Skip to main content

Supreme Court Rules Yet Again in Favor of Mandatory Arbitration—Why This Time the Impact Is Limited

On December 14, the Supreme Court issued its decision in DirecTV, Inc. v. Imburgia, reversing a California Court of Appeals decision from last year. The case involved a clause in DirecTV’s consumer arbitration agreement that expressly prohibited class actions in arbitration but also provided that, “[i]f . . . the laws of your state would find this agreement to dispense with class arbitration procedures unenforceable, then this entire section is unenforceable.”

The clause was drafted before the Supreme Court’s decision in AT&T v. Concepcion, 563 U.S. 333 (2011), in which the Court held that state laws prohibiting so-called “class waivers” are preempted by the FAA because class actions conflict with the fundamental attributes of arbitration. At the time, DirecTV intended to protect itself against the possibility of class arbitration, a prospect that many businesses find more concerning than class action litigation in court. It drafted its clause to protect against application of state laws like California’s that prohibited class waivers in arbitration clauses.

Confronting the interpretation of this clause after Concepcion, the state appeals court held that the clause’s “laws of your state” language should be read to apply California state law pre-existing Concepcion, and not federal arbitration law, to the claims of a California consumer plaintiff, and accordingly held that the “class action waiver is unenforceable under California law, so the entire arbitration agreement is unenforceable.” At the heart of this decision was the determination that the clause was at the very least ambiguous with regard to whether the “laws of your state” language implicitly incorporated federal law preempting state law, and that under the doctrine of contra proferentem, ambiguities should be interpreted against the drafter.

The Supreme Court reversed. In a decision authored by Justice Breyer the Court reaffirmed two fundamental principles: (1) parties can contract around the FAA; and (2) contract interpretation is generally a question of state law. In a somewhat strained analysis, however, the Court held that the state court had erred because it applied principles of contract interpretation unevenly—in other words, that “laws of your state” would be interpreted differently in any context outside of arbitration as meaning the “valid laws of your state.” Because the Federal Arbitration Act prohibits state courts from singling out arbitration clauses for disfavor relative to other types of contracts, the Court held that the state court’s analysis was effectively preempted by the FAA.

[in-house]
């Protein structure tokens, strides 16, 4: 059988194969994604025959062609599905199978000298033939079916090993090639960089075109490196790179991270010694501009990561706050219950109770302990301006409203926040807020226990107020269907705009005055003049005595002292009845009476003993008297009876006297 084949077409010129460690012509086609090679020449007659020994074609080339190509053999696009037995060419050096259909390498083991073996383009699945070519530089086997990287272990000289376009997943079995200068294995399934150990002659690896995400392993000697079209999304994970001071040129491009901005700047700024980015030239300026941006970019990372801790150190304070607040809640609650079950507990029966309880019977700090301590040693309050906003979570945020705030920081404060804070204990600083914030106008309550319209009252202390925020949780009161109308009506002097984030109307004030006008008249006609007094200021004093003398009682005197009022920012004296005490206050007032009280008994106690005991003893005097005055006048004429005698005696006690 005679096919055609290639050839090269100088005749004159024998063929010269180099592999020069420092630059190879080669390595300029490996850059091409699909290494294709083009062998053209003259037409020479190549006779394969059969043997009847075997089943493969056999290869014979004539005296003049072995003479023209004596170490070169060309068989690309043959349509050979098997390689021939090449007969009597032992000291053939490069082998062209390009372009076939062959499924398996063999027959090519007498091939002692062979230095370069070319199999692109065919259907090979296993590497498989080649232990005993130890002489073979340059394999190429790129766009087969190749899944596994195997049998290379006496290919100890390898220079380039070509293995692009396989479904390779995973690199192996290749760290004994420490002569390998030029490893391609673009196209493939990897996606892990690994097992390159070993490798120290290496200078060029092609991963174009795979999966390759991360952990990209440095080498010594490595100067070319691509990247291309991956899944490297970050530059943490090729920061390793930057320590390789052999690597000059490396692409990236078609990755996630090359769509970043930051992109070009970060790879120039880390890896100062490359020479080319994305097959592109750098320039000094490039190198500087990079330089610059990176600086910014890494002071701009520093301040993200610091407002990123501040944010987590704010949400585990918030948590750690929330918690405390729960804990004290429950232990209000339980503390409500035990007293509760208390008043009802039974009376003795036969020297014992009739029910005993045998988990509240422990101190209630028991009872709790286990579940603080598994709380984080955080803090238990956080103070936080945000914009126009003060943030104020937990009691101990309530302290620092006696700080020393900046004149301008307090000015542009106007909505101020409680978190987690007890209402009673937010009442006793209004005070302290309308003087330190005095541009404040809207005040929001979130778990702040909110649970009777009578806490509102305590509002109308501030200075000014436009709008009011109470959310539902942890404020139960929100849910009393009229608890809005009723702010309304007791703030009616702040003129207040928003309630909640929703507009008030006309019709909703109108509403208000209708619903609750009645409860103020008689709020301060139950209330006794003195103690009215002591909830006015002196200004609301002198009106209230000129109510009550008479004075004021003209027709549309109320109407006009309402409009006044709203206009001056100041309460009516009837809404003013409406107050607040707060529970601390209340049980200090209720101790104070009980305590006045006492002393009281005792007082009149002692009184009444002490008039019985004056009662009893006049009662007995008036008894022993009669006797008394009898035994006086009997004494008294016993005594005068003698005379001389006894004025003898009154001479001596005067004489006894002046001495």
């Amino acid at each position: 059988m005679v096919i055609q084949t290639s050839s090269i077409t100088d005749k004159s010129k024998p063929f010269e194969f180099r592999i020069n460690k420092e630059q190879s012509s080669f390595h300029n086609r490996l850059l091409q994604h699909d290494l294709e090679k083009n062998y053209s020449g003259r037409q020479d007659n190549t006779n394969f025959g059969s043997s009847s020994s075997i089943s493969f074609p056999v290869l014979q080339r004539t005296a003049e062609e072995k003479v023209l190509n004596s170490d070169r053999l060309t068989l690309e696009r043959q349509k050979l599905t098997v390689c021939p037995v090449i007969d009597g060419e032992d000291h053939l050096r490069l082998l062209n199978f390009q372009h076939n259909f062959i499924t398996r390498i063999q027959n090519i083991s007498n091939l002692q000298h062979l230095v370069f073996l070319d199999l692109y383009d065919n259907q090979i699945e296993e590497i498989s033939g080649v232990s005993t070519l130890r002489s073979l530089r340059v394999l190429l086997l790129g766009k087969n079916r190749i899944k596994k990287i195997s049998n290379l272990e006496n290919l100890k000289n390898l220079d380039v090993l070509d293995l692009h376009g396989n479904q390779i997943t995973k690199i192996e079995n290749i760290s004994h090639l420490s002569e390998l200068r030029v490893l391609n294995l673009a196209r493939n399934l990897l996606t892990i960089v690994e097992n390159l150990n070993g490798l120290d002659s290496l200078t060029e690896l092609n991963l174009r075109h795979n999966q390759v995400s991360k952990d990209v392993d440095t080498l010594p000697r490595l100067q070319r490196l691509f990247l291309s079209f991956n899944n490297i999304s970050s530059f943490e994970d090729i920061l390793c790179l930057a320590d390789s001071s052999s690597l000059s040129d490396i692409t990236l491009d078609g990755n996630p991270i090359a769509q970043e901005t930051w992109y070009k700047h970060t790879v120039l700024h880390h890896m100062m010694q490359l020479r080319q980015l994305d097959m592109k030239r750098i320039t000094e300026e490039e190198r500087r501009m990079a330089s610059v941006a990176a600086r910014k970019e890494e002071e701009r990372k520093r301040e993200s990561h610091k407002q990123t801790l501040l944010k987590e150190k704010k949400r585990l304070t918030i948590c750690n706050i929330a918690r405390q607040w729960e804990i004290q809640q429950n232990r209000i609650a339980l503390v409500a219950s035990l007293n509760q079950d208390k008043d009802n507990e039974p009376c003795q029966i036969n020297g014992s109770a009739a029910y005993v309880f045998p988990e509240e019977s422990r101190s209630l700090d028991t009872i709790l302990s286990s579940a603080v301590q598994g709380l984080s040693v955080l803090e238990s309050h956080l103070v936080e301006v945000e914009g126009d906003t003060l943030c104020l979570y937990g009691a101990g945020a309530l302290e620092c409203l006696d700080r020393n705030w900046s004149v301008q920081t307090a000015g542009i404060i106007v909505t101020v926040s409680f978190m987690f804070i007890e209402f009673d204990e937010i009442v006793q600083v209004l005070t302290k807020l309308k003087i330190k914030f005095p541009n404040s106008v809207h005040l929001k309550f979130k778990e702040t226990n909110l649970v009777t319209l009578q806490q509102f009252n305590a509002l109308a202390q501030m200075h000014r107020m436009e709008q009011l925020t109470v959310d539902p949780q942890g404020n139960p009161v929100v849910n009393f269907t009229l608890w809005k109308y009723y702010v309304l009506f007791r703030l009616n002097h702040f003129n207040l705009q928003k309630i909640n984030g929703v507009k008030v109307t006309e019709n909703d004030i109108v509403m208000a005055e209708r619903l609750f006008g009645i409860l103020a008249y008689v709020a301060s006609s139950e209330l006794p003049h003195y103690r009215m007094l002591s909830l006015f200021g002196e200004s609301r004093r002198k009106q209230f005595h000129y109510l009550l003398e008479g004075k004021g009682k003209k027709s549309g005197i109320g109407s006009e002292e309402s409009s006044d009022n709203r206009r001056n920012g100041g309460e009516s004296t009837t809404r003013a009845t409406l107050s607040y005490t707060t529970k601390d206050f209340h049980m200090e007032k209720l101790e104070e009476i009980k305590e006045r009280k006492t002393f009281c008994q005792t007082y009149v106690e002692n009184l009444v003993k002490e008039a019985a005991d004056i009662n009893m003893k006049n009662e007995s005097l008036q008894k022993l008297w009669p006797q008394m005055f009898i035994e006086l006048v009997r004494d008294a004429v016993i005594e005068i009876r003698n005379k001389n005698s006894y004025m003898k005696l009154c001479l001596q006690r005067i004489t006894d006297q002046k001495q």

The Court’s holding is open to challenge. Not only is its analysis strained by the impossibly-hypothetical question of what the California court would have done with this precise language outside of the arbitration context, but it appears to assume that California law regarding the enforceability of class waivers was entirely abrogated by Concepcion. In fact, pre-Concepcion state law continues to apply in a number of contexts in cases that are not subject to the FAA, including in cases involving transportation workers and cases arising from contracts that do not involve interstate commerce. See 9 U.S.C. §§ 1, 2. In other words, pre-Concepcion California law remains “valid” California law.

Ruling Should Have Limited Impact

Nonetheless, the Court’s holding should have narrow import. Clauses like that at issue in DirecTV are now rare; moreover, had the parties agreed to a term like “laws of your state as they existed in 2010,” the outcome would have been different.

This said, there is no doubt that the outcome is discouraging. For one, the Court in Oxford Health Plans LLC v. Sutter, 133 S. Ct. 2064 (2013), had recently appeared to remember that arbitration is a creature of contract (not a legal mechanism for undoing class actions) and that consumers can bring class arbitrations when the terms of the arbitration clause allow for it. The Imburgia decision may signal that the Court has once again lost track of this principle. Moreover, the outcome harms consumers if for no other reason than it is another example of what Justice Ginsburg in dissent describes as the Supreme Court “[d]emeaning [a state] court’s judgment through harsh construction, [and again] expanding the scope of the FAA, further degrading the rights of consumers and further insulating already powerful economic entities from liability for unlawful acts.”

For More Information

Imburgia and related case law is examined in more detail at the online version of NCLC’s Consumer Arbitration Agreements § 3.4.7 (7th ed. 2015). The extent to which state law is or is not preempted by the Federal Arbitration Act (FAA) is examined more broadly at chapter 3 of that treatise. In addition, NCLC has a model state law limiting arbitration abuses, where the FAA does not preempt the provisions of that state statute.